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Since the recent presidential election there has been a lot of speculation about who the new administration will hire, which issues they will tackle first and what approach they will take.  And in case you haven’t heard, one of those issues is the college football bowl championship series (BCS).  For those of you who don’t know what the BCS is, and for those of you who are expressing disbelief that Chris knows anything about it, allow me to explain.  There are no playoffs in college football, so it is difficult to establish a national champion, especially when there are multiple teams with the same win/loss record.  As a result, team rankings used to be decided through a voting system, and not surprisingly this led to a lot of problems and controversy.  The BCS was created to dispel the impression that college football rankings were subjective and capricious.  In response, the BCS ranks teams using a secret computer algorithm that is based on the emphatic opinions of a very small set of individuals, and this algorithm is fudged at the end of each season to meet everyone’s subjective expectations.  This system is based on the premises that the best team comes from one of the six major conferences, and that Notre Dame gets to do whatever the hell it wants to.  On the surface, this sounds like it was designed to create even more controversy than the old system, and some would argue this is true, including President Elect Obama (see video).  Fortunately, our government has a reputation for not shying away when faced with such difficult issues.  You may recall the time when members of Congress each sat down in private and spent a few minutes quietly reflecting on how many gallons of water should be required to flush a toilet (answer: 1.6).  Or the time that a congressional committee attempted to determine if Roger Clemens was a vegetarian, and after he answered “No” they proceeded to ask if he was a vegan, to which he replied “I’m not really sure what that is”, effectively demonstrating that Congress isn’t really sure about it either and that they might want to move to higher ground.  However, college football is way more popular than veganism, so I am optimistic that the legislative and judicial branches of our government will be able to engage in an articulate discussion on the issue, though I am certainly not ruling out the Supreme Court from getting involved.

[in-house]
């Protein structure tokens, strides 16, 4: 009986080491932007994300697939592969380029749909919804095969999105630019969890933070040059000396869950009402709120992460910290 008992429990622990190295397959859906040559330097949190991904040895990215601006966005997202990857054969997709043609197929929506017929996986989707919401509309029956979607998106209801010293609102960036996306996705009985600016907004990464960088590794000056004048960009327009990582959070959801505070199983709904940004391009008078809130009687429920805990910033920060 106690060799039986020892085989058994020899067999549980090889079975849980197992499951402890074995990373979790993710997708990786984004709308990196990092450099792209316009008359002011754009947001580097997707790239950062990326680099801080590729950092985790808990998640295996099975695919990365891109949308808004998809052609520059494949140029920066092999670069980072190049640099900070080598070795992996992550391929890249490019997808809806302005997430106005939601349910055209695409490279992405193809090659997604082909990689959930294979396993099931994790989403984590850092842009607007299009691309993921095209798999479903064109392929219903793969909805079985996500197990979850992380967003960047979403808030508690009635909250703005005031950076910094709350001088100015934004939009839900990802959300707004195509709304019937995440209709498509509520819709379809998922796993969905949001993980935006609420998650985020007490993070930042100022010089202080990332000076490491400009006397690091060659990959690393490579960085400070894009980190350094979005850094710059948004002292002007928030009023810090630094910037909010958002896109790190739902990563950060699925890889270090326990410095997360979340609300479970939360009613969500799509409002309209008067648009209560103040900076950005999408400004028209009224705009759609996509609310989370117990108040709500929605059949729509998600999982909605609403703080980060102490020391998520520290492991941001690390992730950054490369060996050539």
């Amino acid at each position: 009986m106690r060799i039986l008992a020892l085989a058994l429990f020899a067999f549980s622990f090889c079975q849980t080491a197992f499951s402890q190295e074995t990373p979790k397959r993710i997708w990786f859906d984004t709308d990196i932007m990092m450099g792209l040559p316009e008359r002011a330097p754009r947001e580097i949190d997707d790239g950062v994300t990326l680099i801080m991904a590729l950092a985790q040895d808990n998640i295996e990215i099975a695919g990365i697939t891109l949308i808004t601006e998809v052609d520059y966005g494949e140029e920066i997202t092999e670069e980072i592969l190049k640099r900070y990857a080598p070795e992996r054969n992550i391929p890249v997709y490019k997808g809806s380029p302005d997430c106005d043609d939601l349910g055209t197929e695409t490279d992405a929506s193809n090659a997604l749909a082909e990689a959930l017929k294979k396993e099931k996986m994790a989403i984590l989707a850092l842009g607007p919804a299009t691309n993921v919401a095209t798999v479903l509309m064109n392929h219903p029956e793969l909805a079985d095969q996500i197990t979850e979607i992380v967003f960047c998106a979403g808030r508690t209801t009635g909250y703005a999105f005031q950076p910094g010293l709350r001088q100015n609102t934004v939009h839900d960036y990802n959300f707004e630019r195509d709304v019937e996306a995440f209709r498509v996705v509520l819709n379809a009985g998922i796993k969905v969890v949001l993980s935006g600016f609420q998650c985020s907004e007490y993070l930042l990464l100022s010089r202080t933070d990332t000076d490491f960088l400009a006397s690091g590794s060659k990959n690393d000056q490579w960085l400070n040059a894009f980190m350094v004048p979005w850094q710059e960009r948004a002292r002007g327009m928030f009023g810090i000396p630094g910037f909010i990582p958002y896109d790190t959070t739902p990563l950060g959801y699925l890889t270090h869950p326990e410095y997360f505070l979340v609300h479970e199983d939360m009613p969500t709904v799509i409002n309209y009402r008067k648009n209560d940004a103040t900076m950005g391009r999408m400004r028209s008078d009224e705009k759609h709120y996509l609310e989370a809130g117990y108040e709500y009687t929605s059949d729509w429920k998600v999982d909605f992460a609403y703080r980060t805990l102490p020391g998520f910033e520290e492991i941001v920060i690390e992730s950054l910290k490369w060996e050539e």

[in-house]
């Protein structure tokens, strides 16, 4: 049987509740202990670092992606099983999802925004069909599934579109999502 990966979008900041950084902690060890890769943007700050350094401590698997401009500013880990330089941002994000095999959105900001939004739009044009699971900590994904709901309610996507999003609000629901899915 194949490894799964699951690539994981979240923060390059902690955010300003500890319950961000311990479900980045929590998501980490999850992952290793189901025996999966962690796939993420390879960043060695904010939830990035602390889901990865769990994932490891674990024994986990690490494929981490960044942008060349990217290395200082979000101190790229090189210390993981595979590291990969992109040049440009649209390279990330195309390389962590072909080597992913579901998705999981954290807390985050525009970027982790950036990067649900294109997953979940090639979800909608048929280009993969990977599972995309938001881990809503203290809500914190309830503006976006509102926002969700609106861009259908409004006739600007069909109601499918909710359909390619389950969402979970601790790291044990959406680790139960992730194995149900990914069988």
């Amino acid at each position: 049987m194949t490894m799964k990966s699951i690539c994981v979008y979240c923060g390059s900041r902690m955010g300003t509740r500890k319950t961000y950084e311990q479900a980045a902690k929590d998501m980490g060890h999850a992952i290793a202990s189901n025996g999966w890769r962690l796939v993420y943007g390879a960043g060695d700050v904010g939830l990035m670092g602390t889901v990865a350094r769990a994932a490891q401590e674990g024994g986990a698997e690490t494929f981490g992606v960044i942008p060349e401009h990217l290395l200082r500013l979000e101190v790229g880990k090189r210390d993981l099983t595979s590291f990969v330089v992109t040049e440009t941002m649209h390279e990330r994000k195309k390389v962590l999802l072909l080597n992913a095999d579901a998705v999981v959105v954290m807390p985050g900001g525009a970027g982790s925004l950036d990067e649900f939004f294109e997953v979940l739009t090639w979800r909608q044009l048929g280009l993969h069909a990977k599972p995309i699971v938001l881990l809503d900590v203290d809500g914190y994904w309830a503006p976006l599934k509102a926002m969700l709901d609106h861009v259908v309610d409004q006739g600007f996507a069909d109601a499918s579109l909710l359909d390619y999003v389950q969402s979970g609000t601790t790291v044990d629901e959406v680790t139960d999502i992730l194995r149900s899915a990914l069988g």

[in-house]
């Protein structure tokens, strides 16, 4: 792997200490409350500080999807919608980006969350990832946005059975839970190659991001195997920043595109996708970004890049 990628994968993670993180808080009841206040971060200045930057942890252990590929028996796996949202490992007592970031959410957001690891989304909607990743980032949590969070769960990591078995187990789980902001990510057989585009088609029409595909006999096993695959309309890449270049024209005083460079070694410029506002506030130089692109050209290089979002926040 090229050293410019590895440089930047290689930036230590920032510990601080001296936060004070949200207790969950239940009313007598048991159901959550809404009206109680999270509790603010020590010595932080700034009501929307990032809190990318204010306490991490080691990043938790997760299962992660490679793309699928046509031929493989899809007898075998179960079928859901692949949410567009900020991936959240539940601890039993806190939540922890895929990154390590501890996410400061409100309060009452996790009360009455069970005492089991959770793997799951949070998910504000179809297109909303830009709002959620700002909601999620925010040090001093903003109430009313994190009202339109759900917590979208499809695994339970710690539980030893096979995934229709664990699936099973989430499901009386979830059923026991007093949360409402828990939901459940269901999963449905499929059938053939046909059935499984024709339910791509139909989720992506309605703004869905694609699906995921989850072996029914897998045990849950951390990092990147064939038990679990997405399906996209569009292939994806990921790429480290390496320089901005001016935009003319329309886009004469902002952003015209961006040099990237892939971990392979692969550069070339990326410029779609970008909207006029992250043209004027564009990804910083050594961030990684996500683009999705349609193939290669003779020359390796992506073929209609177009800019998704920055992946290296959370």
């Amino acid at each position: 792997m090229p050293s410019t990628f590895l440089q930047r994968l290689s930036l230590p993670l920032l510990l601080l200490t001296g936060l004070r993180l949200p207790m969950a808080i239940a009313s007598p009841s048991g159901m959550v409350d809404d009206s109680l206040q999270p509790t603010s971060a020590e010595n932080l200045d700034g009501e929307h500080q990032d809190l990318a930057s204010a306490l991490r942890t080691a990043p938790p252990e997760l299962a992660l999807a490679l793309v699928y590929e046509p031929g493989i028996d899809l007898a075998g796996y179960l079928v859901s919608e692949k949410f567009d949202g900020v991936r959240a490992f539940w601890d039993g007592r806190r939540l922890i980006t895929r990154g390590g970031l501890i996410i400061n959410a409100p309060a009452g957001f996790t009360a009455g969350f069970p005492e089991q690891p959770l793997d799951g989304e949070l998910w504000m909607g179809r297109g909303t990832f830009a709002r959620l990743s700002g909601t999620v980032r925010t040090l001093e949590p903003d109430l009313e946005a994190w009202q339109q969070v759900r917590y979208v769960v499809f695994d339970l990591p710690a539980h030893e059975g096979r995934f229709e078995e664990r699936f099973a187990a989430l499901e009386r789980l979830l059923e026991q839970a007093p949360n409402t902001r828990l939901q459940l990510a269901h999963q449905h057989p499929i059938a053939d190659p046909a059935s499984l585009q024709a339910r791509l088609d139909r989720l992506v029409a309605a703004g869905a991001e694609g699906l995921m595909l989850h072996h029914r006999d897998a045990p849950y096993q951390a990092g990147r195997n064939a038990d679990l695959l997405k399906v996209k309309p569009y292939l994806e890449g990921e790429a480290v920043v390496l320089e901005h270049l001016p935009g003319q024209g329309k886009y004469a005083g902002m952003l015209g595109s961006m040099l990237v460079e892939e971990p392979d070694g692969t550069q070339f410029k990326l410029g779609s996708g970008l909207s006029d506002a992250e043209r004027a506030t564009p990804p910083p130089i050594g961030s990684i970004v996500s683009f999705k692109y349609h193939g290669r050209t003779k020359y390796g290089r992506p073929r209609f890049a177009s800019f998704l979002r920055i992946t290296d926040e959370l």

Having said all of that, some of you may be wondering what effect the BCS has on Chris’ life and why he is taking the time to write about it.  The answer is that 1) he took an interest in the BCS when he found out it involved an algorithm, thinking that this might make spectator sports more compelling; 2) college sports have way more spirit and gumption than professional sports, and if we are going to have more football it would be great if it were college; 3) for years Chris has heard complaints from friends and coworkers about college football rankings, particularly from fans of a certain team in Ohio, and is hoping a playoff will finally put these to rest.

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